An Ode to Code
Every hour, 10x10 scans global news sites and chooses the hour's 100 most important words and photographs.
Most of us would consider these two things to be polar opposites, but as Jer Thorp from the Times says, “Whenever a new technology comes along, artists are some of the first to use it.” Just as Gustave Eiffel used the new technology of iron beams and rivets to build his tower, Harris used the technology of computer software to build creations from vast quantities of Internet data.
After Fabrica, Harris launched a stream of website-based projects that brought him national and international acclaim. 10×10, for instance, scans global news-sites, determines the 100 words and photographs being used the most that hour, arranges them into ten rows of ten images, then stores them. This allows visitors to go back to a specific hour on a specific date and see what the dominant words and images once were. On December 29, 2008, at noon EST, for instance, they were Gaza, food, and the English soccer team Chelsea.
Another project, called WordCount, constantly scans the web for over 86,000 English words, then ranks and sizes them in order of frequency. We Feel Fine finds phrases people post in blogs that include the words “I feel,” then converts those feelings into colors and sizes depending on their frequency and other factors. This produces a visual weather report of how the entire blogosphere is feeling, or any geographic and demographic portion of it you might care to choose, such as women in London who are over 30. In 2009, Harris and a collaborator published it as a book. Acclaim for We Feel Fine earned Harris an invitation to give a Technology, Entertainment, and Design Talk (TED Talk) and that led to the rare MoMA commission.
We Feel Fine is an exploration of human emotion on a global scale. It collects occurrences of the phrases "I feel" and "I am feeling" from blog entries.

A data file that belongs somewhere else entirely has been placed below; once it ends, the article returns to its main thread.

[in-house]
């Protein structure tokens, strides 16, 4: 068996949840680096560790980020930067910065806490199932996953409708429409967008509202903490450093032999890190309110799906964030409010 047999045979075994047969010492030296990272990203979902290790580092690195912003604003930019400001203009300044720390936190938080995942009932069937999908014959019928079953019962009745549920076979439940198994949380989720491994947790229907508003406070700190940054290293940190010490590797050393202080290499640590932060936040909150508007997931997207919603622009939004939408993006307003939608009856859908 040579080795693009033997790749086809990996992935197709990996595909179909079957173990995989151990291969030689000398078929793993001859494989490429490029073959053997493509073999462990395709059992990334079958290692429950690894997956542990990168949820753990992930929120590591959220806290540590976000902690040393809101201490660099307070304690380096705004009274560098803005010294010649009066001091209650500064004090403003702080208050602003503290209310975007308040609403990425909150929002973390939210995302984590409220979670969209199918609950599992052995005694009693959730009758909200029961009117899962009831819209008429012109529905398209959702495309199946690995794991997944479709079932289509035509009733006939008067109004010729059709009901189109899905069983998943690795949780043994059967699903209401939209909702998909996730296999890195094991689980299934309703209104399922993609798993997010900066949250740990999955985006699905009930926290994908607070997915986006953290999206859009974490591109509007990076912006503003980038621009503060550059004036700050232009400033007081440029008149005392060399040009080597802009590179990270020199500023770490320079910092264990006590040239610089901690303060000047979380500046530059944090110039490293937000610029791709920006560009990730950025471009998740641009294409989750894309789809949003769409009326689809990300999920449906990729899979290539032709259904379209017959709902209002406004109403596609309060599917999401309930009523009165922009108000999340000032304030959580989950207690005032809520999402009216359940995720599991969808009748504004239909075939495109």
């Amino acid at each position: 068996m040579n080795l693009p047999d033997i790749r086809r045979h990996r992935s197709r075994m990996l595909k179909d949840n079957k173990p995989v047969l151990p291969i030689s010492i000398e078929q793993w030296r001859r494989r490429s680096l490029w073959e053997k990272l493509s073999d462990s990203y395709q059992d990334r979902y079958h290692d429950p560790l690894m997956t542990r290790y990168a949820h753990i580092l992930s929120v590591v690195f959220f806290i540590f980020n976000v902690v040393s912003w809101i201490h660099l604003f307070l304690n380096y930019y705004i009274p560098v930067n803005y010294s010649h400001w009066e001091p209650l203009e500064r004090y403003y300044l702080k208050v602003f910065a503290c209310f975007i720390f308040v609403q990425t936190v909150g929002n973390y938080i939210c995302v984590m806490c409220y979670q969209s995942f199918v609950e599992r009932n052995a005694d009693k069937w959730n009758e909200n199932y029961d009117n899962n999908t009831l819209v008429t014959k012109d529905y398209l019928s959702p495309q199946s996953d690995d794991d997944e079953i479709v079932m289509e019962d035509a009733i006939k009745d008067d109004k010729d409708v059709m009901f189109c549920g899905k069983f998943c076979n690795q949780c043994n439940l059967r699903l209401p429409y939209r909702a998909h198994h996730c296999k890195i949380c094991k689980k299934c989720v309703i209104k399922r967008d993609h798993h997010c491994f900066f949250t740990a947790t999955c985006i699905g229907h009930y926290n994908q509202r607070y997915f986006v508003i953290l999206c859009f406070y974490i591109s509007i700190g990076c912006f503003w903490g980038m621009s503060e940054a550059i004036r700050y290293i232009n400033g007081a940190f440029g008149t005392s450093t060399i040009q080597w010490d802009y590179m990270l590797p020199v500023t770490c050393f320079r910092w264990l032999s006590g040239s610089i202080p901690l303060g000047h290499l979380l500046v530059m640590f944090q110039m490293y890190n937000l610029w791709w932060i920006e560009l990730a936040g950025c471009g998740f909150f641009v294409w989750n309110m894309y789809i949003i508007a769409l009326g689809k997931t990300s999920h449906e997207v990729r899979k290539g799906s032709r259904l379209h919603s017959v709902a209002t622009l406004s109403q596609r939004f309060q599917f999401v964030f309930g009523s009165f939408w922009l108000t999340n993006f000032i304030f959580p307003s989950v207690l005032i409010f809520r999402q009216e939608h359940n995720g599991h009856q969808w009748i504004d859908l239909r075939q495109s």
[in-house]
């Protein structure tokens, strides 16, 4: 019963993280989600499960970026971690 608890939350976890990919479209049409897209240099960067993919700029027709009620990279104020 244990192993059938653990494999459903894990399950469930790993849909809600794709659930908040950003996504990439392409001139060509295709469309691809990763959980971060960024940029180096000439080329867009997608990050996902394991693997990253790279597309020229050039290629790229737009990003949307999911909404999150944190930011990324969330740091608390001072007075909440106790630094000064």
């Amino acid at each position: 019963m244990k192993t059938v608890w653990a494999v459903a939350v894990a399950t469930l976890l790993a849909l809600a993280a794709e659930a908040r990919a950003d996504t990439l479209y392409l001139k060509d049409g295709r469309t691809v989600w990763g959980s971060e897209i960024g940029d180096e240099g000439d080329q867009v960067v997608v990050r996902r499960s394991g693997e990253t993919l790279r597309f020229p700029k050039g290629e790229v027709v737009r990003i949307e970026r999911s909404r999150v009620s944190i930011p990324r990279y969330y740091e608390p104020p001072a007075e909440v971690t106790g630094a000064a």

For the MoMA, he and a collaborator created I Want You to Want Me, an interactive website that scans online dating sites and converts the postings there into elegant images that Harris hopes illustrate not only the search for love today, but the search for human identity. It was part of a 2008 show called “Design and the Elastic Mind,” which curator Paola Antonelli says shows how “designers, when they’re good, take scientific and technological revolutions and transform them into objects that people like you and me can use in our everyday life.”
Despite this success, however, Harris felt dissatisfied with the Internet, the media, and the cynical state of the world. He says, “there’s a big difference between information and knowledge, and they often get conflated. Too many people believe that given enough data they will understand. This is a very limited way of seeing things.”
Harris also believes that too much Internet activity is addictive and harmful, appealing to our worst impulses. “A lot of web media is like fast food,” he says. “It provides instant gratification, but in time we become intellectually obese.” Nevertheless, he also thinks that the Internet is still in its earliest stages of evolution, and that it’s possible to push it in the right direction. “I believe in technology,” he says, but adds that it’s important to guide the Internet’s evolution so it becomes a “space we actually want to inhabit.” In other words, he thinks the world of computer code needs a moral code. And this belief is what started that barroom brawl in the UK.